Crews’ advocating has finally paid off. A pop-up vaccination hub was set up at the Bill Crews Foundation in Ashfield by NSW Health on July 13. 157 people were given their first dose of the Pfizer vaccine that day.
“It was just being a constant loudmouth, to tell you the truth, that made it happen,” Crews laughs.
“It’s not from lack of compassion by the health department,” he adds. “… Everyone was constrained by the lack of vaccines and wondering where they should go. There were a lot of difficulties and arguments about priorities. So it was just struggling to get [the vaccines] to the right people at the right time.”
As well as cajoling the health department, Crews and his team of volunteers also had to convince people to come and get the jab.
“We work hard on getting them here. We give them a meal after the jab,” he chuckles.
Now serious, Crews explains that many of these “forgotten” people aren’t familiar with Covid-19 restrictions and other information about the virus.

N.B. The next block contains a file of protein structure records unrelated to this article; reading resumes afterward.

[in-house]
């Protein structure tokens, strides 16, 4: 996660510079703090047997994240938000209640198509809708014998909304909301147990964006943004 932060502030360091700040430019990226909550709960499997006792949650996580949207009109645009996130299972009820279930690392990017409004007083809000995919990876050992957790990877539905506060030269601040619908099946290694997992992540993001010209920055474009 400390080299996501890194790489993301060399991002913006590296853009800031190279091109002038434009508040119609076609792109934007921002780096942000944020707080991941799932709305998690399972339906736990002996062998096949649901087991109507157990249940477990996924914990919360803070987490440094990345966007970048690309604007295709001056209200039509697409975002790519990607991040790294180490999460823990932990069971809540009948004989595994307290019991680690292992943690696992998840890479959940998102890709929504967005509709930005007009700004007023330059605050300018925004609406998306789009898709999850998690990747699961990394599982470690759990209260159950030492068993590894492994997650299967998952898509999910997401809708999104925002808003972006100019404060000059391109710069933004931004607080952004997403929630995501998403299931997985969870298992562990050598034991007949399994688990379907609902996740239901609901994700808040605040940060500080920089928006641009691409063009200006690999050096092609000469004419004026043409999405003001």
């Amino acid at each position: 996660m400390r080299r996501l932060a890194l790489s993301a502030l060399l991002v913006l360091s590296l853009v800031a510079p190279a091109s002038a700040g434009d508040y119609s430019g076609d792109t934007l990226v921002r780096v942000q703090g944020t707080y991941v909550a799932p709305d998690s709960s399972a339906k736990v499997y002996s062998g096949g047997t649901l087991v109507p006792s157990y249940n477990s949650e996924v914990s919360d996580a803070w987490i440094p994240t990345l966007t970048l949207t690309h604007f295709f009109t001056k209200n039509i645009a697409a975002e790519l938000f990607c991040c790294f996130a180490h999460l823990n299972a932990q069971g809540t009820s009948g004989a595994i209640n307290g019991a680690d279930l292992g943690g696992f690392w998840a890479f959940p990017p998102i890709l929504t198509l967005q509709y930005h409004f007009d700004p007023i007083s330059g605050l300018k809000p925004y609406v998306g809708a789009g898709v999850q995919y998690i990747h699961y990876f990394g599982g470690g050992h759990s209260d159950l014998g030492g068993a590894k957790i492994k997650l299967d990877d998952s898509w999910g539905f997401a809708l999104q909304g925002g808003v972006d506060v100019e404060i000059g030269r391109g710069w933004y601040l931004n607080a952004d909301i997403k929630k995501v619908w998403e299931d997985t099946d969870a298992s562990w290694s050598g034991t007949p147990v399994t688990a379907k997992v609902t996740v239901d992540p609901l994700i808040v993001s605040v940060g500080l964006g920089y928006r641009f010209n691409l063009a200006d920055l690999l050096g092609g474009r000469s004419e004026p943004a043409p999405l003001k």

“For most of our people, life’s a struggle anyway. Most of the vulnerable people who come have three chronic illnesses, so they’re used to doing it tough. So [Covid-19] is just another blow.
“Many of them don’t quite understand [about Covid restrictions], so we have to explain it. We have to be very, very careful to make sure the social distancing is right. We have to employ Covid marshals to make sure people are distanced …
“And they’re not the sort of people who think anything is for them, because nothing ever is. So a lot of them don’t read signs on the street because it doesn’t mean anything to them.
“So, we’re constantly reiterating the basic rules: keep clean, keep safe, keep distanced.”
This week, people vaccinated at Ashfield Uniting on July 13 were scheduled to receive their second Pfizer dose. However, a guest at the foundation’s Loaves and Fishes free restaurant on July 26 tested positive to Covid-19.
Crews describes the “chaos” this positive case has had on the operations of his foundation in a video he posted on Facebook.
“I feel like I’m standing in the middle of a battleground,” he shares on the video.
But instead of simply shutting down, over the past week, the foundation has worked hard to “immediately change everything we did”, says Crews.